If I’m honest I was concerned about cycling in Barbados. The roads are narrow in places, the traffic heavy and some of the roads are not well maintained. In many ways I’d have preferred to have left the bike at home. So when St Lucia came up here, I thought I’d look more closely at other islands.
For St Lucia I found that, unless you were prepared to use a mountain or fatbike, you’d be best forgetting cycling. This was disappointing. Not wanting to give up I wondered which Caribbean Island was best for cycling. One of the best Caribbean islands for cycling is, apparently, the French island(s) of Guadeloupe. We were warned that we should be able to speak French if we went. Both of us can, to a degree, and we could easily improve it. For me it’s the only foreign language that I do speak.
So why is Guadeloupe good for cycling? The road surfaces are good and the cycling is not predominantly mountain-bike based. The locals love to cycle. There are many recognized routes around the islands – Guadeloupe is made up of two main islands. We would describe ourselves as intermediate cyclists – although on holiday, when we’re getting to know a place, a few easy routes to begin with would be nice. This website and this one encouraged me.
How do you get to Guadeloupe? Firstly, I discovered that you don’t seem to be able to arrange direct flights to Guadeloupe from the UK or even one with a change. But, as Guadeloupe is French, there are direct flights from France – from Lyon to be precise. This would usually be fine but our vouchers are with British Airways so this will need a rethink. Also, Howard would like to go to Barbados as well even if we don’t cycle.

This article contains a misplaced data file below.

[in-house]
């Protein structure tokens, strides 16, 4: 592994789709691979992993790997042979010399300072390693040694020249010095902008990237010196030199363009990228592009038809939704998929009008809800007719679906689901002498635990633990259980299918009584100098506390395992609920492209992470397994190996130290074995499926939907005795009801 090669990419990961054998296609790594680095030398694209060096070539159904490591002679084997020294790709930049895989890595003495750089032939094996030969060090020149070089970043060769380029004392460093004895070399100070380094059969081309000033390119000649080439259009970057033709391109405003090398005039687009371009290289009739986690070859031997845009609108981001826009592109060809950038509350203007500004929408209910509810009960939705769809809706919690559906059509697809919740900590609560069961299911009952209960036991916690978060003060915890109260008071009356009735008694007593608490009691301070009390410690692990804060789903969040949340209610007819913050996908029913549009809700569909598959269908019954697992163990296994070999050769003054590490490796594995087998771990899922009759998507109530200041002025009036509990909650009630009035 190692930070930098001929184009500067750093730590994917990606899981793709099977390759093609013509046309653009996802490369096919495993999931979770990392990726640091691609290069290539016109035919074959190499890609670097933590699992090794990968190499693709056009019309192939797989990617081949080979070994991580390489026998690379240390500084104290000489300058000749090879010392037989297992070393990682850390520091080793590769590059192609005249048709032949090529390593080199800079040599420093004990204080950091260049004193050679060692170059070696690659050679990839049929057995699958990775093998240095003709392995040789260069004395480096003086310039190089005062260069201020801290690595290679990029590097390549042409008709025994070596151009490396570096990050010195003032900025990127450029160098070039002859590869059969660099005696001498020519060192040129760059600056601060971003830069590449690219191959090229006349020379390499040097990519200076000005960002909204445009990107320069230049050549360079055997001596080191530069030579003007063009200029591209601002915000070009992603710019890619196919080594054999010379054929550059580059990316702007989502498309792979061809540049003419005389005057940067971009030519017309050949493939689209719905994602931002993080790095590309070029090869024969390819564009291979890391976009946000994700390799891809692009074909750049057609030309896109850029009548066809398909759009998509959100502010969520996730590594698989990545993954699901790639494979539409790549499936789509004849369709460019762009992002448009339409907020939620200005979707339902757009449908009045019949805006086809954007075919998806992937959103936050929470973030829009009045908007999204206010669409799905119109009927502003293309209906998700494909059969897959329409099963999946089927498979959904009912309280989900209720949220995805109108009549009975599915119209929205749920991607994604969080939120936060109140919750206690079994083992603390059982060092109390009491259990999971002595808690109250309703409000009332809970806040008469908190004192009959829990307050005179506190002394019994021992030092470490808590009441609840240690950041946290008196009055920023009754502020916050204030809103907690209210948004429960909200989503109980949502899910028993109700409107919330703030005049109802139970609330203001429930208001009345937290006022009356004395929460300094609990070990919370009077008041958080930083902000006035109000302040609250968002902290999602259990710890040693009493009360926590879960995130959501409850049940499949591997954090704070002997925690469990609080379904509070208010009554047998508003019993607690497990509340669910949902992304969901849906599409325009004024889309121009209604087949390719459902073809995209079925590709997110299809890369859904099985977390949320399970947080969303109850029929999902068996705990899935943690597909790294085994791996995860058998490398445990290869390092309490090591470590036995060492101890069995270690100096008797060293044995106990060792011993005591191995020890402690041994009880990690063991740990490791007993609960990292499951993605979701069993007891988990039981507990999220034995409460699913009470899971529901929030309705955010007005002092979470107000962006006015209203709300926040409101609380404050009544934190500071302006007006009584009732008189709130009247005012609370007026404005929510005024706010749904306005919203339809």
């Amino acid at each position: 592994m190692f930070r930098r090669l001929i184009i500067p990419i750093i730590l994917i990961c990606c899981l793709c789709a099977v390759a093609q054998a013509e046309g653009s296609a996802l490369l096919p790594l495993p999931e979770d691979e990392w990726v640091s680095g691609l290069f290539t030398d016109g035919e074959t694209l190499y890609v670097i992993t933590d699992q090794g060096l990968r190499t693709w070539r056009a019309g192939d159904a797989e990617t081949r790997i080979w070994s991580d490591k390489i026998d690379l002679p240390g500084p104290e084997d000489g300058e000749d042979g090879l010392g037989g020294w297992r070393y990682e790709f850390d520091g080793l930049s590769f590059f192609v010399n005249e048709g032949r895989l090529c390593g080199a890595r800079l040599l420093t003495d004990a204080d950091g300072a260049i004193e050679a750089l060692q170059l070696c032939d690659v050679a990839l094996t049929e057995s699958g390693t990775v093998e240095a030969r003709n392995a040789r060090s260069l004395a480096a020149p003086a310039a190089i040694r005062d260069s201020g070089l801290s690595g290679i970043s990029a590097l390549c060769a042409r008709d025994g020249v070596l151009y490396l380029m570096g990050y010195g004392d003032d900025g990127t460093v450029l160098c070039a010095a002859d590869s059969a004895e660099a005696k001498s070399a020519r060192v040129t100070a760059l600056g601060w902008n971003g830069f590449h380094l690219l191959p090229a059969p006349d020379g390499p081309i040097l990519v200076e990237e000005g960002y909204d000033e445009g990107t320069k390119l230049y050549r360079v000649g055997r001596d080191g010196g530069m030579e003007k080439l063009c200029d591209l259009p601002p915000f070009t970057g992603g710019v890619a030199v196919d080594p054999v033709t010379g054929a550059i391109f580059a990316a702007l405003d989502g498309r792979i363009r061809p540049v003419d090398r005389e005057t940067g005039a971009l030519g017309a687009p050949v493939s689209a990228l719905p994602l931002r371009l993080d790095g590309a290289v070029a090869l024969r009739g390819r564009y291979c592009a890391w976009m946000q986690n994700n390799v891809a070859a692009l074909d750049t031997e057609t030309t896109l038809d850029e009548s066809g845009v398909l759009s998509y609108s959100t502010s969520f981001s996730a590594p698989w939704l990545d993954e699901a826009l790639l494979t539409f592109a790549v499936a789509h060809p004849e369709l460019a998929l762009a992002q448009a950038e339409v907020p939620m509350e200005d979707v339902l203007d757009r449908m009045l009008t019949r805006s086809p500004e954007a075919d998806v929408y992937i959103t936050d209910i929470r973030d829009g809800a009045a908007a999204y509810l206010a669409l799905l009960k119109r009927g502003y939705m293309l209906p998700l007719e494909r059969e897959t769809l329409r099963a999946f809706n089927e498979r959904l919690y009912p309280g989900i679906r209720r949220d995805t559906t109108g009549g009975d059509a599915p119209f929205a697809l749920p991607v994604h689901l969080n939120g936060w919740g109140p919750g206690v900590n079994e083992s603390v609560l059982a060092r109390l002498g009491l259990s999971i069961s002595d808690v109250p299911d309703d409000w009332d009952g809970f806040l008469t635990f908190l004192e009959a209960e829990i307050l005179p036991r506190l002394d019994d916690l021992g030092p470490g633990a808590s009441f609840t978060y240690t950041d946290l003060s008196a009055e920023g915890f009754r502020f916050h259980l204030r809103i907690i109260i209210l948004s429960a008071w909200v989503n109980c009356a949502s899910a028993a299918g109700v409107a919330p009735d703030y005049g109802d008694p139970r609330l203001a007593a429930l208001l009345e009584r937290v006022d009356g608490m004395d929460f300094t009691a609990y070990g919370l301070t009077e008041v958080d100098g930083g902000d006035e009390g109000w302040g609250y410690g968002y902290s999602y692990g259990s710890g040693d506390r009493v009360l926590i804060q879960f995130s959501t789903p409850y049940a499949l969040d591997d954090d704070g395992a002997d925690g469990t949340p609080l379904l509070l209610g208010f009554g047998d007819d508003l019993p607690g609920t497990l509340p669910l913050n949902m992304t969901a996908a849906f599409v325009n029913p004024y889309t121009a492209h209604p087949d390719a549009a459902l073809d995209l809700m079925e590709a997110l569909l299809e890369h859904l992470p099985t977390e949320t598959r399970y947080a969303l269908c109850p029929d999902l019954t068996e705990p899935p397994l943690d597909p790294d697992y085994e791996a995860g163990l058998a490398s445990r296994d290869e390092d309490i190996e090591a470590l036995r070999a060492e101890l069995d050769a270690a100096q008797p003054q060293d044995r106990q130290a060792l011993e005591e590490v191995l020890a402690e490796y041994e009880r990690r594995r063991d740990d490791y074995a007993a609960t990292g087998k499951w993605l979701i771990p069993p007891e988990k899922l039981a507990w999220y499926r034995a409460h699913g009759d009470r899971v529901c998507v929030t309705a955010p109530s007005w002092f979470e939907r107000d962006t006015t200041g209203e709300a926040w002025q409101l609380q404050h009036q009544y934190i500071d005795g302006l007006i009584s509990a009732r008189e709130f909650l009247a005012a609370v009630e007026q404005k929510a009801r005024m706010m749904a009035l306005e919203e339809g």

The point I’ve reached with the flights is this. I used skyscanner to find multi-city flights with British Airways – London to Barbados and then finishing with St Lucia to London. There will need to be internal Caribbean flights between Barbados and Guadeloupe and Guadeloupe and St Lucia.
We also need to make a decision about bikes. Do we take our own or hire out there? We ride a tandem and we have one that can be taken to pieces. The tandem was made especially for us and when we hire one, we can never guarantee what we’re getting. But as Guadeloupe is so focused on cycling, we may be able to hire something really good. It would definitely be worth enquiring.